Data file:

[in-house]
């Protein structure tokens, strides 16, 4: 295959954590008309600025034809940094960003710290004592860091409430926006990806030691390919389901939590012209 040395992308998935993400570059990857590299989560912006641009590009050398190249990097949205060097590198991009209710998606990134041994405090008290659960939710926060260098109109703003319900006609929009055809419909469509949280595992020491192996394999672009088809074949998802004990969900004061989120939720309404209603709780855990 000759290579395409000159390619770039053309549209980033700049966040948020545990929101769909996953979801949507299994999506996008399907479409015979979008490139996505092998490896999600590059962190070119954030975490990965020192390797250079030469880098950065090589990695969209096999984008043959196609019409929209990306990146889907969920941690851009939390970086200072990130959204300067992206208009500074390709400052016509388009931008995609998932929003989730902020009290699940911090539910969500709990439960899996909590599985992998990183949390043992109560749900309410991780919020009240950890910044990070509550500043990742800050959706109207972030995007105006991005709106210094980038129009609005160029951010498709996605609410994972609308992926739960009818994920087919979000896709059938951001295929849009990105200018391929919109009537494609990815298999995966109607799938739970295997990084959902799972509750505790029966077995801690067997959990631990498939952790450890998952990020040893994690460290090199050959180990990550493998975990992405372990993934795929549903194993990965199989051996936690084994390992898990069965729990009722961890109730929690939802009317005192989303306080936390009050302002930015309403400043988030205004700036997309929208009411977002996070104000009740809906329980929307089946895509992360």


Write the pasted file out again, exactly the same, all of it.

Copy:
[in-house]
């Protein structure tokens, strides 16, 4: 295959954590008309600025034809940094960003710290004592860091409430926006990806030691390919389901939590012209 040395992308998935993400570059990857590299989560912006641009590009050398190249990097949205060097590198991009209710998606990134041994405090008290659960939710926060260098109109703003319900006609929009055809419909469509949280595992020491192996394999672009088809074949998802004990969900004061989120939720309404209603709780855990 000759290579395409000159390619770039053309549209980033700049966040948020545990929101769909996953979801949507299994999506996008399907479409015979979008490139996505092998490896999600590059962190070119954030975490990965020192390797250079030469880098950065090589990695969209096999984008043959196609019409929209990306990146889907969920941690851009939390970086200072990130959204300067992206208009500074390709400052016509388009931008995609998932929003989730902020009290699940911090539910969500709990439960899996909590599985992998990183949390043992109560749900309410991780919020009240950890910044990070509550500043990742800050959706109207972030995007105006991005709106210094980038129009609005160029951010498709996605609410994972609308992926739960009818994920087919979000896709059938951001295929849009990105200018391929919109009537494609990815298999995966109607799938739970295997990084959902799972509750505790029966077995801690067997959990631990498939952790450890998952990020040893994690460290090199050959180990990550493998975990992405372990993934795929549903194993990965199989051996936690084994390992898990069965729990009722961890109730929690939802009317005192989303306080936390009050302002930015309403400043988030205004700036997309929208009411977002996070104000009740809906329980929307089946895509992360």